So the knob is back where it belongs, but it seems like I have a new problem. I think this was the wrong kind of knob to be installed on the door, because the end of the latch doesn’t extend all the way to the interior part of the cutout, and it doesn’t seem to be extendable/adjustable like other ones I have installed other places.

So instead of the hole cut out in the door looking like this with the latch in it:


Which I am used to seeing, It looks like this:


And the latch sort of floats in the cutout… which I think leads to an existing issue that wasn’t ever a thing until I exacerbated it now, which is I think it might be that it is reaming out the hole that the latch hammer extends through. But looking at the instructions I found online, that’s how the lock is supposed to be… so maybe it’s a design flaw.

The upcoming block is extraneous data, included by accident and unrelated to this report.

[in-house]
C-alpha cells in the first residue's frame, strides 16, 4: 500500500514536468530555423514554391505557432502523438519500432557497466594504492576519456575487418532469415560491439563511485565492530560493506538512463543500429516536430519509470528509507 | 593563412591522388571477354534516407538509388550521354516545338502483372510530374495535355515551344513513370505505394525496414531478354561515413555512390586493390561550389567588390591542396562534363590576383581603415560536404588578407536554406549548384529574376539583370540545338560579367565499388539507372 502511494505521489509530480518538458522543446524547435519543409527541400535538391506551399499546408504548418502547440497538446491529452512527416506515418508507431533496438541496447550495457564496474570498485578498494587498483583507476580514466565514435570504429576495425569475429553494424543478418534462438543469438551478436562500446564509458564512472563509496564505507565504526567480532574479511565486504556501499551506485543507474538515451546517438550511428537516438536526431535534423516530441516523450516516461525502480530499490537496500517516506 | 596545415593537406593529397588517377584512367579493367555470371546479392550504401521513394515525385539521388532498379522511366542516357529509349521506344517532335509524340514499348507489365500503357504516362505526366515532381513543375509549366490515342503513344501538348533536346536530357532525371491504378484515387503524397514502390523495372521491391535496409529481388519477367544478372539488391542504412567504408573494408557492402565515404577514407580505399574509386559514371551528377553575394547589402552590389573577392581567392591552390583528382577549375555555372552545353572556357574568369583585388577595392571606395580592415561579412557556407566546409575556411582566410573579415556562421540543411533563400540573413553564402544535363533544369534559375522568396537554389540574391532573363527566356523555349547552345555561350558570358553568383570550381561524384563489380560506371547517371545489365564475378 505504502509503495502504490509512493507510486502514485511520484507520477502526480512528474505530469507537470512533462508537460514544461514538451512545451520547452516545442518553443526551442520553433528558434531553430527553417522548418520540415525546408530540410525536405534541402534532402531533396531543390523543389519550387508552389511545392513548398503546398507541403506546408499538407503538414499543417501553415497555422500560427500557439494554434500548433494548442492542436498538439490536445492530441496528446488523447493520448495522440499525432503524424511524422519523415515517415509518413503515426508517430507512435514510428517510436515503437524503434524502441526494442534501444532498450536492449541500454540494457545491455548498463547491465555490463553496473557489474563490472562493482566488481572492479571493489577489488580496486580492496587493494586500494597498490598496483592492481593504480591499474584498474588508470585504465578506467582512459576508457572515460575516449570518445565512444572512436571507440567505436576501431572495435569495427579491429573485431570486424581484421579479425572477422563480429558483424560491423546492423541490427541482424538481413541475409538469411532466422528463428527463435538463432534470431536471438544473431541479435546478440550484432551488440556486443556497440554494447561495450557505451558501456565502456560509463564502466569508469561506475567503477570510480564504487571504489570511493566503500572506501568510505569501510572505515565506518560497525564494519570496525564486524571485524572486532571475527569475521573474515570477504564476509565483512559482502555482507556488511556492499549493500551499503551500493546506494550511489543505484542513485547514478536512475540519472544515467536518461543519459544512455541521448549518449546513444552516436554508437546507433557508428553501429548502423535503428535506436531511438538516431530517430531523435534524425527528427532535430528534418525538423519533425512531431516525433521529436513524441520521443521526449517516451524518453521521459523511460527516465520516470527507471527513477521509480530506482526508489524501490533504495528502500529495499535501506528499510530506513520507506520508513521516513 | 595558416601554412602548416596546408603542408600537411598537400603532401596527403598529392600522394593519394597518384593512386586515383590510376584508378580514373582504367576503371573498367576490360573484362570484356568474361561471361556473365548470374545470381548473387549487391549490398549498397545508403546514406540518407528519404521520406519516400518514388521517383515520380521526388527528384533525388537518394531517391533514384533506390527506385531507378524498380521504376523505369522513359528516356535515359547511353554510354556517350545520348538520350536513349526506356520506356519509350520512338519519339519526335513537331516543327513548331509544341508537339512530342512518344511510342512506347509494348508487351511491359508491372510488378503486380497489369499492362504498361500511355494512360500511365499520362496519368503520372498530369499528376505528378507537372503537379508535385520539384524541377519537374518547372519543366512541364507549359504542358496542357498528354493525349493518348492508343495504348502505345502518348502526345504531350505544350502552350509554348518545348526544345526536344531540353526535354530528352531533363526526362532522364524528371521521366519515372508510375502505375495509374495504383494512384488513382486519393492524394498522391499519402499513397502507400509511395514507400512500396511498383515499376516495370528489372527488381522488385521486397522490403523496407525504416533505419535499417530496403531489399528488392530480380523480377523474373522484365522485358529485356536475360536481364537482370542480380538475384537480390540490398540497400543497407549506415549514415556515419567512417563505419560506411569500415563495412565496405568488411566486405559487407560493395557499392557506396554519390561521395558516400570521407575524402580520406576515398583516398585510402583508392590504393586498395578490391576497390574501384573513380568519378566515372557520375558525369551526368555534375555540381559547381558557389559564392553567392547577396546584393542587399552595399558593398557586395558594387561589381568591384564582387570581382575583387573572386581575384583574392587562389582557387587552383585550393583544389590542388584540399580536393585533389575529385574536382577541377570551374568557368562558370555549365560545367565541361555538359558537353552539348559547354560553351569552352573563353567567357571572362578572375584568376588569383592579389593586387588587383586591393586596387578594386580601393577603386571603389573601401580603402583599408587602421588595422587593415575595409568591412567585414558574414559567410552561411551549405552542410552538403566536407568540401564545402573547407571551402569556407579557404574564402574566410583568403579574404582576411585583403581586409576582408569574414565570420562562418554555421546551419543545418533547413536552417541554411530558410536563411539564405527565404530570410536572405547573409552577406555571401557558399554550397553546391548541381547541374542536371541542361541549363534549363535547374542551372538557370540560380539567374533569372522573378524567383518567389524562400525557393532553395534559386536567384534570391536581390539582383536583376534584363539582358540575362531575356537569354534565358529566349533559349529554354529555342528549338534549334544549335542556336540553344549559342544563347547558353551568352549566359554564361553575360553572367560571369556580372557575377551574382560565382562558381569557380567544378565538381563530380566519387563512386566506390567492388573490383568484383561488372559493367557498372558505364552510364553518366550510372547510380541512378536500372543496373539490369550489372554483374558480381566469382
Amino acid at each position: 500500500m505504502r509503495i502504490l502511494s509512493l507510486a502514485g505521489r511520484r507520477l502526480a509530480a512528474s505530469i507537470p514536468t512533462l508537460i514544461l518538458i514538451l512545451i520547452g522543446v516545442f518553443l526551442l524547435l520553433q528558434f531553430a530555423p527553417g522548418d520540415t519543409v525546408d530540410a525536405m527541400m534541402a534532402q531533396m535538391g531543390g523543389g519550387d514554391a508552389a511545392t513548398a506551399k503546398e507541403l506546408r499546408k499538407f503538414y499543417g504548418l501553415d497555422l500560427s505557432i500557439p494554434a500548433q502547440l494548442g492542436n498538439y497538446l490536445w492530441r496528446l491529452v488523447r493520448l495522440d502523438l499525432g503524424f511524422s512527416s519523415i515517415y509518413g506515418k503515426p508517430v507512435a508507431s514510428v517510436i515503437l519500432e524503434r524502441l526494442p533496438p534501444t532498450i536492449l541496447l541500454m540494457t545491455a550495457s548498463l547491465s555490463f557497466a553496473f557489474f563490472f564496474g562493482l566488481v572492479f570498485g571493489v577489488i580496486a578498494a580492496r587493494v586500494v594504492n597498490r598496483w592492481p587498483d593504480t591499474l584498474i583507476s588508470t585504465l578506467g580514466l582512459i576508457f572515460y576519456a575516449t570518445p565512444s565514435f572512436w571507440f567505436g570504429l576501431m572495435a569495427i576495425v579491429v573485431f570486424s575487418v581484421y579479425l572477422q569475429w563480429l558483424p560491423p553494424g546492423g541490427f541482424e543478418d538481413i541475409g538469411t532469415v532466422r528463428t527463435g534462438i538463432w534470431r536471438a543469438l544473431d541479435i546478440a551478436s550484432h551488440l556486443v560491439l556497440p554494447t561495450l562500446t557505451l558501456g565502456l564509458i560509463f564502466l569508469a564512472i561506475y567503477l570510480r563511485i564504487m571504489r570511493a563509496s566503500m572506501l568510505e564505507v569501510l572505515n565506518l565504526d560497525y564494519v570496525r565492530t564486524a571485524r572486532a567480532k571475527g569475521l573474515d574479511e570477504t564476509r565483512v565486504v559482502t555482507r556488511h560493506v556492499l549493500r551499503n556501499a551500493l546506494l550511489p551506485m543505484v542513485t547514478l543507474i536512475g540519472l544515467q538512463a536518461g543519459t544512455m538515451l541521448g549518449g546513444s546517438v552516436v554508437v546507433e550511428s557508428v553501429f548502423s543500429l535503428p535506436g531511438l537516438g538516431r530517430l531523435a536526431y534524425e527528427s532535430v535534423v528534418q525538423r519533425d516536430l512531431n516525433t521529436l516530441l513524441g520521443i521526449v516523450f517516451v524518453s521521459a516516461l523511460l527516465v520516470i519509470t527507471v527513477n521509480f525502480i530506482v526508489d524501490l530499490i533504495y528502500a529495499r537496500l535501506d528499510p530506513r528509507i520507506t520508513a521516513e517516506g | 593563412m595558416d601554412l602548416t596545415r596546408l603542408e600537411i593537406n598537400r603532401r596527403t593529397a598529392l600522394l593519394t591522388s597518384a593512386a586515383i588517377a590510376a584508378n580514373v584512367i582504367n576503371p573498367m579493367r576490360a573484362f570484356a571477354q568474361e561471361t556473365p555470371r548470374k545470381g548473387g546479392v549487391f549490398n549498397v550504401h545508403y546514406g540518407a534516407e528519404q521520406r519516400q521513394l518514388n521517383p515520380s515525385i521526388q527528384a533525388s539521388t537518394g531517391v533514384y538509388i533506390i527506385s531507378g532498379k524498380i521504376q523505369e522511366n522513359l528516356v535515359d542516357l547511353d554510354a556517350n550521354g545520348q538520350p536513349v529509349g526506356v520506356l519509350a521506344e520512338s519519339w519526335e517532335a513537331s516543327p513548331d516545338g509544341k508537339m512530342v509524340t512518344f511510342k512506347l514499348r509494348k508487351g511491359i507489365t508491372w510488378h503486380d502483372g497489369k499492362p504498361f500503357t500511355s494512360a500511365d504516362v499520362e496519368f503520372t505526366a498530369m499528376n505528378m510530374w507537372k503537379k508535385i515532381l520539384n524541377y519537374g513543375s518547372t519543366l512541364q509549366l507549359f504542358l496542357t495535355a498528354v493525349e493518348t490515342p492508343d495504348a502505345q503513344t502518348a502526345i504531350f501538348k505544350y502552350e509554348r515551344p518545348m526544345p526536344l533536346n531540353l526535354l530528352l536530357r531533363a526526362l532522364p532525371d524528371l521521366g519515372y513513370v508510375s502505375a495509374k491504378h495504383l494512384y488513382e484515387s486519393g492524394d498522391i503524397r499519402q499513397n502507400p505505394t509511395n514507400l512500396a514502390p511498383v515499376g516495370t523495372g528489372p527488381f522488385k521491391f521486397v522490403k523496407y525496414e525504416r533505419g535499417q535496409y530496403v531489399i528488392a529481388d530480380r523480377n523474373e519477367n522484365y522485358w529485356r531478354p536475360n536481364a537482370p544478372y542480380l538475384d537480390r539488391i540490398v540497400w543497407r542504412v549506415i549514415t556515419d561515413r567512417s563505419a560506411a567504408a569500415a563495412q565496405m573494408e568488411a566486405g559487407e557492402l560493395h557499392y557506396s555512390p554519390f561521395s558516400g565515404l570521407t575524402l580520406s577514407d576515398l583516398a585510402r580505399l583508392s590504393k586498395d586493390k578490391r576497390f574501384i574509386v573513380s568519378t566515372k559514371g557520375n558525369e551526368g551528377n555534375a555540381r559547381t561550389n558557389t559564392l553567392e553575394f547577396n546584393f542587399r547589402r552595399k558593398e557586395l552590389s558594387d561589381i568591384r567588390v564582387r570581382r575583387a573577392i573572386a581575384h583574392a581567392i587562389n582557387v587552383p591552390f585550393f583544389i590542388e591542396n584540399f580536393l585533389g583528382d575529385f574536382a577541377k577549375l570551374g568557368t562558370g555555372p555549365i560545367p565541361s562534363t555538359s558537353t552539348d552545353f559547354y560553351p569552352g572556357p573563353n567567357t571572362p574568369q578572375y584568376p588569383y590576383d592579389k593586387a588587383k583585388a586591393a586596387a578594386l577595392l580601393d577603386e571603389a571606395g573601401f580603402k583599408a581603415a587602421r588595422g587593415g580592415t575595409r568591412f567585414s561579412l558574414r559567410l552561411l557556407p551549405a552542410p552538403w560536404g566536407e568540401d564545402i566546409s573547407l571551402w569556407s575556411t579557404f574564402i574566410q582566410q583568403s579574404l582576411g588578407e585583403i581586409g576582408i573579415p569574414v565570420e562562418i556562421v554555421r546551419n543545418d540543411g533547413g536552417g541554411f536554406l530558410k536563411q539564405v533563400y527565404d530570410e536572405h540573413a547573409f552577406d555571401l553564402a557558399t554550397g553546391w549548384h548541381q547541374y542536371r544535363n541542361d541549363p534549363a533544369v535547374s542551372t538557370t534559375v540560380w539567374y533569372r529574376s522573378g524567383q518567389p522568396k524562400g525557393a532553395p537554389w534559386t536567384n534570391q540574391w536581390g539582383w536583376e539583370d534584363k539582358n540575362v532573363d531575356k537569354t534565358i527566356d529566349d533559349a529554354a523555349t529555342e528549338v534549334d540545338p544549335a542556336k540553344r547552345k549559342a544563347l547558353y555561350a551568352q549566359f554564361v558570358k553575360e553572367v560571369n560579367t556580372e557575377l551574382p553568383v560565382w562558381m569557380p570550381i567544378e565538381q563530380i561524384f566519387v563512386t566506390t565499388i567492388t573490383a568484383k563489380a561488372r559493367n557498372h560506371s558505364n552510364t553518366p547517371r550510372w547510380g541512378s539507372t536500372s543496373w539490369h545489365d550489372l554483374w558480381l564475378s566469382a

So I put it all back together and it seems to work, except for sometimes the hammer seems to be catching on that little rim piece you place around the cylinder when you tamp it into place.




When you hold the rim down with your fingers and work the knobs, it seems to work. Without catching, but once you close the door it’s loose ish again.

There doesn’t seem to be a latch adapter / collar or a face plate, although at one time the door evidently had one.



*note hole was beat to shit before I got here.

It seems like the whole door lever assembly has too much play in the door cutout and the chamber cylinder has too much wiggle in the shaft it comes out the door into the frame. It's sort of working for now... it just seems a little off, and that latch catches once in a while.

Is shifting in the whole causing pressure on the cylinder hammer causing it to bump into the rim thing?